COVER SHOT: The Man Who F - oh. Done that one.
In the more recent history of retro, if such a time-bending concept can be credited with existence in the first place, there seems to have been a shift of sorts in what bit of Bowie's output the majority thinks is the coolest. No longer is the Ziggy Era the one-stop shop for hip happenings; a number of listeners now opt for the appropriately-monikered Berlin Era.
This may in part be for the romantic images it conjures up, with Bowie and Iggy Pop decamping to Berlin to frolic in the shadow of the then-actually-a-wall Berlin Wall, before David Hasselhoff had to come and bring peace to a desegregated Germany, sadly not in a talking Trans-Am. Nights on the town, days in the studio - a fruitful and artistic time in a cultural scene unlike any other before or since.
But let's not let all that guff spoil our appreciation of a real turning point in the man's career - though admittedly, it's not like turning points are hard to come by in that collection - where a full embracing of electronic noisemakers and the influence of one Brian Eno, (relatively) fresh out of Roxy Music but not quite at the point of artistic suicide with U2, produced a glacially cold but utterly compelling album of two halves, and one that can almost be considered the first David Bowie album unfettered by a dominating character; perhaps this was another hat he was donning, but those of these songs that are favoured with lyrics include some of the most starkly personal confessions to date.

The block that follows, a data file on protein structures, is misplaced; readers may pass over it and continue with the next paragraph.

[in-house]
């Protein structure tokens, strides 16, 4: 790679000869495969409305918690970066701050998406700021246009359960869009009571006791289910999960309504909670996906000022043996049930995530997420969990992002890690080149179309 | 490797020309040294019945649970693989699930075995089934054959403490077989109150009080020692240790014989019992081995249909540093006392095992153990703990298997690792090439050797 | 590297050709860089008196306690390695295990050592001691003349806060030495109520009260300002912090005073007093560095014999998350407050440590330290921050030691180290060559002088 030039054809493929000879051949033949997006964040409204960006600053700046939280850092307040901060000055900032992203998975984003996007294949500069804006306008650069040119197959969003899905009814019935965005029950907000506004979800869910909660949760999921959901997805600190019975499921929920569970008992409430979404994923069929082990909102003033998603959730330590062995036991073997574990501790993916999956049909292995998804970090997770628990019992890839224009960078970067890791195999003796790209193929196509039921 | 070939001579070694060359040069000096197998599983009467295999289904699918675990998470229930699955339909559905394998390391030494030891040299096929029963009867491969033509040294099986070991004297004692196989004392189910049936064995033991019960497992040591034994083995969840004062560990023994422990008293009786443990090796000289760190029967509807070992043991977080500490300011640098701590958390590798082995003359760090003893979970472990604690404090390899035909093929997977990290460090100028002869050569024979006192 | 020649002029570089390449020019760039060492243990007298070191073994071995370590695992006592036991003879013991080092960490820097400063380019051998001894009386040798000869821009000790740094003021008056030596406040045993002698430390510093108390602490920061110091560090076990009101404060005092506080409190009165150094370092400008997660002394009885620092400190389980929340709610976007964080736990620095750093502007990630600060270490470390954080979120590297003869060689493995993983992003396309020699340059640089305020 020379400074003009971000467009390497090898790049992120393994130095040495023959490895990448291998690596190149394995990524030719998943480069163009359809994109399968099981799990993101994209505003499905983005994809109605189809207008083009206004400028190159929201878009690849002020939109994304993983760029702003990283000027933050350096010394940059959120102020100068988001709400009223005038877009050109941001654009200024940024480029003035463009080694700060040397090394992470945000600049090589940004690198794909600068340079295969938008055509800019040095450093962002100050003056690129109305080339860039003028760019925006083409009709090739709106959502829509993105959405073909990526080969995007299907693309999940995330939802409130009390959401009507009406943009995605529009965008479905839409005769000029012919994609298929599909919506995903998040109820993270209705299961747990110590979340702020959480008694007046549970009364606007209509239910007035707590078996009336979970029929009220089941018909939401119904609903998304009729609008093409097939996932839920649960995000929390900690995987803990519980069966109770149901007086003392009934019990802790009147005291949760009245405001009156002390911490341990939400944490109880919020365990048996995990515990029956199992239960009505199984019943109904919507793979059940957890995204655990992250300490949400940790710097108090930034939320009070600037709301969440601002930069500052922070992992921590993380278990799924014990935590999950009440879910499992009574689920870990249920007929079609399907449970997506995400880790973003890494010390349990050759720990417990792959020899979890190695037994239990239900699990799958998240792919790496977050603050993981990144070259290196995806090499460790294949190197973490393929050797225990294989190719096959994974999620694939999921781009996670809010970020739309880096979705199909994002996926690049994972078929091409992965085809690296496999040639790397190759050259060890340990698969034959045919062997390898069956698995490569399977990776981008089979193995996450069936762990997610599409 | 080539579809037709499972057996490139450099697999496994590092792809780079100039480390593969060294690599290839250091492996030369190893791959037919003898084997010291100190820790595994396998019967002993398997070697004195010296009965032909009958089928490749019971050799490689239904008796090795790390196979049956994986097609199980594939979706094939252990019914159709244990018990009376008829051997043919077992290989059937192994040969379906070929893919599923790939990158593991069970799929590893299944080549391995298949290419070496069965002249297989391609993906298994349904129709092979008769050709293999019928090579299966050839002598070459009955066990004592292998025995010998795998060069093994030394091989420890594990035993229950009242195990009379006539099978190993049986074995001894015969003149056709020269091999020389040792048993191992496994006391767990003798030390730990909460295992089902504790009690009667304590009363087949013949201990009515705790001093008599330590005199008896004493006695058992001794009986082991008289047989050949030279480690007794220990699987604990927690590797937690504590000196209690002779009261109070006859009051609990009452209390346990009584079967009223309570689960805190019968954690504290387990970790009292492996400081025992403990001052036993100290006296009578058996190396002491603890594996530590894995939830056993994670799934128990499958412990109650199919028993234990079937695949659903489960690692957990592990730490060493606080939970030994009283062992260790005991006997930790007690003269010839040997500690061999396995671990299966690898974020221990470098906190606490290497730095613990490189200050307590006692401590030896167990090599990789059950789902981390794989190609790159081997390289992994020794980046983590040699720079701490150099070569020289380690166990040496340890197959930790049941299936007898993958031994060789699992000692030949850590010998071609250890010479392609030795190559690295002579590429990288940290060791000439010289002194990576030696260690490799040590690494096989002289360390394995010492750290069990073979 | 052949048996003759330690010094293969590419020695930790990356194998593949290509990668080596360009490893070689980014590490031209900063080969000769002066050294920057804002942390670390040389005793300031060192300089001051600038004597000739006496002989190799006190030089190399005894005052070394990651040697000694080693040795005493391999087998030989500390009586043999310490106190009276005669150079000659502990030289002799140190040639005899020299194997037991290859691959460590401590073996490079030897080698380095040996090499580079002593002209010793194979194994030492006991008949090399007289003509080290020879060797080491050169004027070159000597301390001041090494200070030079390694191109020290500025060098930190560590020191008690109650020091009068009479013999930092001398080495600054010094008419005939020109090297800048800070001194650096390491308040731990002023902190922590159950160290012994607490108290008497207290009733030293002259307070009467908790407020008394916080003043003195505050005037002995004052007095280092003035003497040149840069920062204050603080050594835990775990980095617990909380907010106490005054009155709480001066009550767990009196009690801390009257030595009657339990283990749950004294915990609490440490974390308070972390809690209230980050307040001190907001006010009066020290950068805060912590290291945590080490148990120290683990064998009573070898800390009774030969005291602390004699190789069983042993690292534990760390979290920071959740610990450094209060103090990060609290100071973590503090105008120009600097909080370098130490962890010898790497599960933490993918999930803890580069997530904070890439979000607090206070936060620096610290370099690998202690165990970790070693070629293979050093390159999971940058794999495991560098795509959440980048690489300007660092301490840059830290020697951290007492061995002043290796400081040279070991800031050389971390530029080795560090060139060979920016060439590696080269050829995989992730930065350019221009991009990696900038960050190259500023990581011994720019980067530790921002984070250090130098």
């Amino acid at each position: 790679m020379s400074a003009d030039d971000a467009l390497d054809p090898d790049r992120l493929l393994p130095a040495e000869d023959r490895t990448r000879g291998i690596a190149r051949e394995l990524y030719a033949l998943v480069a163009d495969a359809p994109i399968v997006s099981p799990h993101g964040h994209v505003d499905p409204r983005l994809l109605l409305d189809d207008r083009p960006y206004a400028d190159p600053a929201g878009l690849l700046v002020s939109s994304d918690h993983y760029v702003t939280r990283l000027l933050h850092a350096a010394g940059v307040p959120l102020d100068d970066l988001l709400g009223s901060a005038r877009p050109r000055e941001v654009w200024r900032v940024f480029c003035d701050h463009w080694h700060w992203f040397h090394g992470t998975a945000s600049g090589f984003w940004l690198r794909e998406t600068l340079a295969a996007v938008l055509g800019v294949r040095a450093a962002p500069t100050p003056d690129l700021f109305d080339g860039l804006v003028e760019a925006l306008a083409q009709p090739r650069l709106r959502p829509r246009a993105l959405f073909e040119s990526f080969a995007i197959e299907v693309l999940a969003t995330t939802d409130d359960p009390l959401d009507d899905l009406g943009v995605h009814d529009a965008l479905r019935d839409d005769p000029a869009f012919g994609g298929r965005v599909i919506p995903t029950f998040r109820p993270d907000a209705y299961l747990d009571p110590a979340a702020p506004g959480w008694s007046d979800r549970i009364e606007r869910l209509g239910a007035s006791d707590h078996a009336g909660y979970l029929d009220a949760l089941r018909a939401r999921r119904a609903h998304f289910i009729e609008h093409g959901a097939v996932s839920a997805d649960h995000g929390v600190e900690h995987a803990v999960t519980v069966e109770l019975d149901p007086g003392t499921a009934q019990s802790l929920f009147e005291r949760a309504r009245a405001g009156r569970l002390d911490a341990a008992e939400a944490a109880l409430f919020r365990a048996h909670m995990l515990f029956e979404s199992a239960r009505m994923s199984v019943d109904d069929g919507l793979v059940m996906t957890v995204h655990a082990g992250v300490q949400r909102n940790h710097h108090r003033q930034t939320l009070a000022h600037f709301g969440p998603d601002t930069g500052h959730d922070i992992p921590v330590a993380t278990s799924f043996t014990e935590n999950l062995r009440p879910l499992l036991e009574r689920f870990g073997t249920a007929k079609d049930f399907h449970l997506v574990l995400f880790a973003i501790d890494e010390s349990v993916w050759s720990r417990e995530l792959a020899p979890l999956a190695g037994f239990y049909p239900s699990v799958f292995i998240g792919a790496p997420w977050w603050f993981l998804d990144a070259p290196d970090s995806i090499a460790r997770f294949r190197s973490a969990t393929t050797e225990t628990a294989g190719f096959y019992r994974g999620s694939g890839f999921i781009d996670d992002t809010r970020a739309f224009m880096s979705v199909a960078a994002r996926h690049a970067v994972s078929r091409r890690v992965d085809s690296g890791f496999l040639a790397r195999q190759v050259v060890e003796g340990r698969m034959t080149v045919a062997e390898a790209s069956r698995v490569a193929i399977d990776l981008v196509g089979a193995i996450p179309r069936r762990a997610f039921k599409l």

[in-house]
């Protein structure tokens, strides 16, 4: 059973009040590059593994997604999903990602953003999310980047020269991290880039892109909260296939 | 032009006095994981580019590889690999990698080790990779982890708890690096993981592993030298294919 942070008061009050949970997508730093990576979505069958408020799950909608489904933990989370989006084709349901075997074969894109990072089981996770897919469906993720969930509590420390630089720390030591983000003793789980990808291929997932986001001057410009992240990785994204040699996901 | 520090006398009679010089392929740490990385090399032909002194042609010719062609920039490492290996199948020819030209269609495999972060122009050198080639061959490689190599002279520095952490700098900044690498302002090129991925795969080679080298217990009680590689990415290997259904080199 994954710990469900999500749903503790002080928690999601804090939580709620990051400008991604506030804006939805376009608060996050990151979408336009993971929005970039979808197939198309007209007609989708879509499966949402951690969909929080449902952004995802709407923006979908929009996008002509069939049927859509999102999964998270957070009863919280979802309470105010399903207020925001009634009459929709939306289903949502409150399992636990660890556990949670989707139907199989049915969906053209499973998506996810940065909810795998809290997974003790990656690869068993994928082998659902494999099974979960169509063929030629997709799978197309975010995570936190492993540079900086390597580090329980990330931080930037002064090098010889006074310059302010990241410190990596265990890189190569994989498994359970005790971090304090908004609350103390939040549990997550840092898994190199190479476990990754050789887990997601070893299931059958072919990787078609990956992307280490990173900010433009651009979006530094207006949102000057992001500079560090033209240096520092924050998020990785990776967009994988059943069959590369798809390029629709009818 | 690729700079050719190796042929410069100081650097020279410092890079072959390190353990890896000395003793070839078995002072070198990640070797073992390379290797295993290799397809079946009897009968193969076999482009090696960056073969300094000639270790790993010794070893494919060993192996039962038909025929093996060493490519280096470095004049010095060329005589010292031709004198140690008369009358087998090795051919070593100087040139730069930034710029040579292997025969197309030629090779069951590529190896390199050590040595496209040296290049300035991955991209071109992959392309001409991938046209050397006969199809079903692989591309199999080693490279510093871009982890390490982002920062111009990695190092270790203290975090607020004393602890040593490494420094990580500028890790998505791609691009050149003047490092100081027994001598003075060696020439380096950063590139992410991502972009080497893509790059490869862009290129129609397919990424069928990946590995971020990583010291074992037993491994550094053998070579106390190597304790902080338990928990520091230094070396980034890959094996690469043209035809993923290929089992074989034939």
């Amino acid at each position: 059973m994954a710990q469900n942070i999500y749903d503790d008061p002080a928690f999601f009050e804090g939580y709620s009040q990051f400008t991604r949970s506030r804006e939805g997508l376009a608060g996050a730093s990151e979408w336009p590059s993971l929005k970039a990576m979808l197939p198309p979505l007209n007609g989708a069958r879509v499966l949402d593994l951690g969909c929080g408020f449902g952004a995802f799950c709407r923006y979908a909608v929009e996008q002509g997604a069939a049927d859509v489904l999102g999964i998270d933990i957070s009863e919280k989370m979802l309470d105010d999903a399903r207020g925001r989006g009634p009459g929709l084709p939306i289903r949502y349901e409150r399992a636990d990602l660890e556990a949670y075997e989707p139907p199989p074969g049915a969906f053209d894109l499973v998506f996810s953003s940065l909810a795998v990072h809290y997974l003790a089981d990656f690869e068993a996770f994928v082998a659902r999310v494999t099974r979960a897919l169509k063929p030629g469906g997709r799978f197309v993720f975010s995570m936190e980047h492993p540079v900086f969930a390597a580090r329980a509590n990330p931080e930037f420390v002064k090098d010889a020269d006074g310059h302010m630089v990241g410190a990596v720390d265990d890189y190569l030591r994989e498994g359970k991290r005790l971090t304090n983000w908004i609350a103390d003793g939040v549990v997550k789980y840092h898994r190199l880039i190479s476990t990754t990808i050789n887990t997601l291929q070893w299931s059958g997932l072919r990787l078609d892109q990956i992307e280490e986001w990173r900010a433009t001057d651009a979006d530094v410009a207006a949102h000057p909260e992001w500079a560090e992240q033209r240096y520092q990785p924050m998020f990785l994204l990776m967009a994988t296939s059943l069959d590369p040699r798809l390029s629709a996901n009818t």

As I have been alluding to, there's a proportion of instrumentals on this album that seems unsettlingly high. In fact, now I think about it, I'm not sure Bowie had released any instrumentals before this. (That seems like the kind of thing I could easily research... Nah, it's late. I'll plough on. They'll never notice.) So of eleven tracks, we get the five brutally short, be-lyriced pop songs the dominate side one and six electronic instrumentals that comprise the whole of side two and more.
And it's all great. Highlights from the traditional platters include "Sound And Vision", which despite my words in my earlier "Station To Station" piece may actually be the real end of the Plastic Soul experiment, sounding as it does like "Golden Years" shot into space and deprived of human contact for a great many years, "Always Crashing In The Same Car", a smoothly futuristic celebration of a failed vehicular suicide attempt, and "Be My Wife", a simple but extremely effective declaration of love and need with a very underrated closing guitar solo.
The instrumental offerings have been described as dour, but "A New Career In A New Town" and "Speed Of Life" are actually really jaunty 'n' joyous numbers, and "Art Decade" is the sound of the future we expected to come. It's difficult to envisage in a world where all genres of music can be instantly accessed and experienced, but this album played a significant part in bringing synthesizer music to the masses, like The Beatles in their psych phase or Nirvana's resurrection of the bands they grew up on, so whilst side two can be a challenging experience it's one that's well worth it from a cultural point of view if nothing else.
Looks like we'll be sticking around in Berlin for a wee bit then - and there's plenty to see and hear, so why don't we extend our stay a little?
Join us next time when it's all aboard for Funtime...